Los Angeles: Two of The Weinstein Company's contenders for Academy Awards - 'The Artist' and 'The Iron Lady' - surpassed the $20 million mark at the box office this weekend.
The company's 'W.E.', directed by Madonna, meanwhile, opened to a run-of-the-mill $45,000 at four locations. IFC's horror-thriller 'Kill List' opened to $12,400 at two locations, according to Rentrak's numbers.
'W.E.' is drawing critical praise for star Andrea Riseborough - The New York Times wrote that the actress "is a strong enough presence that she could hold your attention for an entire movie, and her absences are keenly felt." But the critics are less kind to the movie itself: Rotten Tomatoes gives it a 16 percent, Movie Review Intelligence gives it a poor 31.8 percent, and Metacritic gives it a generally unfavorable 34.
'The Artist' and 'The Iron Lady' - surpassed the $20 million mark at the box office this weekend.
In its second week in release, Roadside Attractions' 'Albert Nobbs' grossed $533,610 - only a 23 percent drop from its debut weekend. The movie played at 245 locations, for a per-location average of $2,178.
The film with the biggest per-location average of the weekend was 'An Inconsistent Truth', from Rocky Mountain Pictures. The movie debuted to $20,282 on one screen last week and took in $12,296 on a single screen this week. 'Inconsistent Truth' attempts to rebut 'An Inconvenient Truth', the Oscar-winning 2006 documentary about global warming.
Increasingly, though, 'The Artist' is drawing audience attention.
"If someone would have said, 'There's a black-and-white, silent film that you're going to be releasing in November, and it's still going to be in theaters in February, at $20 million,' we all would have said, 'Not in this lifetime,'" Erik Lomis, the Weinstein Company's head of distribution, told TheWrap on Sunday morning.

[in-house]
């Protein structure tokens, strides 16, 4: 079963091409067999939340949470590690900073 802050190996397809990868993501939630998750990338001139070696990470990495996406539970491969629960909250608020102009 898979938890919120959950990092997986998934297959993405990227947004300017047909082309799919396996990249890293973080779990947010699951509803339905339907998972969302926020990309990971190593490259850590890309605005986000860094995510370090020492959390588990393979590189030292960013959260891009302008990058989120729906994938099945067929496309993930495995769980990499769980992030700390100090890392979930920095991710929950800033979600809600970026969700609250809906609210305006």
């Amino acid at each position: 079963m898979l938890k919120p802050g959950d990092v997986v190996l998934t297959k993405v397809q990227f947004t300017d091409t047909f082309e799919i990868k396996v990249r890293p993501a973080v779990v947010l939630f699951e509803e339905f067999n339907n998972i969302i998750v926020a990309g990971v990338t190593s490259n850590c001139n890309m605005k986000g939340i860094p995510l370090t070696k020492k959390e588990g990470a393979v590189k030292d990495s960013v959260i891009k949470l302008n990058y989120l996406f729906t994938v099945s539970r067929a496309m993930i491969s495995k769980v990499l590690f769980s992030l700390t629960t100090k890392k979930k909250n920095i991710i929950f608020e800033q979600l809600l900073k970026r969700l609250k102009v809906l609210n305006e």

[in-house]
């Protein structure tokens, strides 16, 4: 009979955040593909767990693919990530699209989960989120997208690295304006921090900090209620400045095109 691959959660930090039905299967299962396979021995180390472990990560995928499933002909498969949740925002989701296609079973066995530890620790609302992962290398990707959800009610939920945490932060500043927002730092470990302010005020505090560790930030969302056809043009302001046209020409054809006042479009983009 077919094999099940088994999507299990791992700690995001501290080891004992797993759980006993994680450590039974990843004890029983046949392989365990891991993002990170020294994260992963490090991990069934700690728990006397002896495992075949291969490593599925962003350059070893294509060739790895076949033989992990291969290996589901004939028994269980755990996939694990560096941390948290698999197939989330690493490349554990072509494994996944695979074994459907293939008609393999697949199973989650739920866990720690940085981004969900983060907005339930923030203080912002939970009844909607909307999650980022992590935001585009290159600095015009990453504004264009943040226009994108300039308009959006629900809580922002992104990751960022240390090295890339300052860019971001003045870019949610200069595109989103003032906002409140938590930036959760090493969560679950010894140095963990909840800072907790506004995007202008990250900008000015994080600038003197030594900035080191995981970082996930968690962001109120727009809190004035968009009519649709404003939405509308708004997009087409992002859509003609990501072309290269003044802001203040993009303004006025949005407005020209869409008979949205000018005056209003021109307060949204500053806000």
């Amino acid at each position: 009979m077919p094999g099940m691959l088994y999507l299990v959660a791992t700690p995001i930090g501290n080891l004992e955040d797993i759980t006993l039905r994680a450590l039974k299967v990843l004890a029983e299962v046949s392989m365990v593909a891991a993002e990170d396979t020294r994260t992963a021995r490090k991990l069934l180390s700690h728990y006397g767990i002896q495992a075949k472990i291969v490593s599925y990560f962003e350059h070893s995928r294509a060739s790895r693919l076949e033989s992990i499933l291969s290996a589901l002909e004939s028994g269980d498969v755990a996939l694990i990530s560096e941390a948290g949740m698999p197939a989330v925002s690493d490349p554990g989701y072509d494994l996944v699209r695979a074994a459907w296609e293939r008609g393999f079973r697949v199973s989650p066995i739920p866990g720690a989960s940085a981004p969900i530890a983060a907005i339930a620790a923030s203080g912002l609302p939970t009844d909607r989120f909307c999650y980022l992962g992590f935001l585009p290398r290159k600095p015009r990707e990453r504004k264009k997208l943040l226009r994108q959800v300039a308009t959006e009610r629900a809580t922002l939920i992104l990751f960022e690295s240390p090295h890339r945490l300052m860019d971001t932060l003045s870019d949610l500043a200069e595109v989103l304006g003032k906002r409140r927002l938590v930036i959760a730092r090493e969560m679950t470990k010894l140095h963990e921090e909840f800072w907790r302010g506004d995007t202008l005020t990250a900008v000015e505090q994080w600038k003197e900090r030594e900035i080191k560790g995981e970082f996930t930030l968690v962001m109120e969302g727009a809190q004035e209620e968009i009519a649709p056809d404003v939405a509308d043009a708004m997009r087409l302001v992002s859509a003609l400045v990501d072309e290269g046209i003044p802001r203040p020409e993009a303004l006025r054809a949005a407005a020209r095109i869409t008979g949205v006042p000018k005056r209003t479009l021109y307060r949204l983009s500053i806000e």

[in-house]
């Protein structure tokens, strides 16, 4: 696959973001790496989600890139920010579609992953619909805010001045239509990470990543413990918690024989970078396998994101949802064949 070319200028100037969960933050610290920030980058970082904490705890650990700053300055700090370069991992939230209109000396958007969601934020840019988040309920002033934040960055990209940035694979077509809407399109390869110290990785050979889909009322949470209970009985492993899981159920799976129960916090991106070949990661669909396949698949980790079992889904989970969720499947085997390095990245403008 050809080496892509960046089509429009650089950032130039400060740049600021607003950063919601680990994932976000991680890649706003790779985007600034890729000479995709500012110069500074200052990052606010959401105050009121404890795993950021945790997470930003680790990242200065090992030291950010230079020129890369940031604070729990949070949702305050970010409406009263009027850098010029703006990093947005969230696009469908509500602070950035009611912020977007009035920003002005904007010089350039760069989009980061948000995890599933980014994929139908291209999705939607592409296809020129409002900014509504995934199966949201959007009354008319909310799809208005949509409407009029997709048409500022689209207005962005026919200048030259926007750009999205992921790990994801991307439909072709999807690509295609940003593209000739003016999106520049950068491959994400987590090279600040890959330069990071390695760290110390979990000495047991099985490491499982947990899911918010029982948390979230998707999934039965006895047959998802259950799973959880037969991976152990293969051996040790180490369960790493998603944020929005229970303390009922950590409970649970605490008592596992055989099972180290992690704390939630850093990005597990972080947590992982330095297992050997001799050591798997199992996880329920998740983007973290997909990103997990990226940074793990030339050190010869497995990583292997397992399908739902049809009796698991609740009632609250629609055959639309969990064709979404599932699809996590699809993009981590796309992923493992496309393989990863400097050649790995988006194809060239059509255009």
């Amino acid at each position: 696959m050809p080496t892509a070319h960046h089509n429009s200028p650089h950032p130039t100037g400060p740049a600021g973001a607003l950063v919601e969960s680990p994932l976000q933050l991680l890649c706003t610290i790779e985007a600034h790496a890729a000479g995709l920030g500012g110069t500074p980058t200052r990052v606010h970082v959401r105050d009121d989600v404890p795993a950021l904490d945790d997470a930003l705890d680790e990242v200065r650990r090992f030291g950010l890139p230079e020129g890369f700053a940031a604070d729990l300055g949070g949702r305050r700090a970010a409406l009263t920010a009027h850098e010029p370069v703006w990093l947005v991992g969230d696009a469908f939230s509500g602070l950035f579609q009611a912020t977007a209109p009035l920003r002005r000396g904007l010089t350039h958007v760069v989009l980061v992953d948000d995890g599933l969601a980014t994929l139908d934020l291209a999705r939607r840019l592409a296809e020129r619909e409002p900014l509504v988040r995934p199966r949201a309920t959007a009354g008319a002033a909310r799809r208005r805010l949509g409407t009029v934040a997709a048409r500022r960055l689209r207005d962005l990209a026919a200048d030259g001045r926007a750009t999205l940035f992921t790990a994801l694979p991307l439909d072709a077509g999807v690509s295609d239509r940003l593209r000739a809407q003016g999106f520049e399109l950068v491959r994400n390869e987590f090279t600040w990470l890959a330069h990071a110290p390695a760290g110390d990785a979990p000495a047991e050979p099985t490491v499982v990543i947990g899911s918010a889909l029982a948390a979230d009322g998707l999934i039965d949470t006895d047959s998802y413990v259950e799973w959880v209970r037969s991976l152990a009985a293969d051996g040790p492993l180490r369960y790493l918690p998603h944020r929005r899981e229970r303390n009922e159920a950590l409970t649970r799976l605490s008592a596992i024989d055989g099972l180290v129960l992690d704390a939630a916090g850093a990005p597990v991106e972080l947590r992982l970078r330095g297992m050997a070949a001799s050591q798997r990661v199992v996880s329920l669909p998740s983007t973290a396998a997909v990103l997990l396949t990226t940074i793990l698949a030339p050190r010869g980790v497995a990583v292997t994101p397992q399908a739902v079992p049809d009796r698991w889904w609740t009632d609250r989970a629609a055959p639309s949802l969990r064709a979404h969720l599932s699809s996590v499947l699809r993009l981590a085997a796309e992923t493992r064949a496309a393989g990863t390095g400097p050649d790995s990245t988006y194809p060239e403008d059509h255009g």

According to Rentrak, the PG-13 movie, now in its 11th week of release, grossed $2.57 million this weekend. That gives it a total of $20.58 million.
And the movie is still in limited release. This weekend, it played at only 1,005 locations. Its per-location average was $2,552.
'The Iron Lady', a PG-13 biopic of Margaret Thatcher, Britain's former prime minister, took $1.84 million at 1,021 locations, and has grossed $20.6 million, Rentrak shows. The movie is in its sixth week of release.
"It's a great moment for independent cinema, and we're really proud that two of our movies are resonating with audiences," David Glasser, the Weinstein Company's chief operating officer, told TheWrap on Sunday morning. "And they're not at their peak."
Indeed, the company has pursued a slow rollout strategy for 'The Artist', which is nominated for 10 Academy Awards, including best picture.
The company plans to hold off its DVD release for some time in order to keep the movie in theaters "so the public has a chance to see it the way it was meant to be seen," Lomis said.
He said he expects to increase the number of locations showing the movie just in time for the February 26 Academy Awards.
Another best picture nominee, Fox Searchlight's 'The Descendants',also continued its strong performance.
The R-rated film, now in its 12th week of release, took in $4.6 million this weekend, for a total of $65.62 million - enough to make it the No. 8 movie in North America. It played at 2,038 locations, for a per-location average of $2,257.
This weekend's numbers made 'The Descendants' Alexander Payne's second-highest-grossing film ever, passing his 2002 film 'About Schmidt', which took in $65 million.
And the film is on track to become Payne's highest-grossing picture. His 2004 'Sideways' took in $71.5 million - a sum 'The Descendants' is all but certain to surpass.
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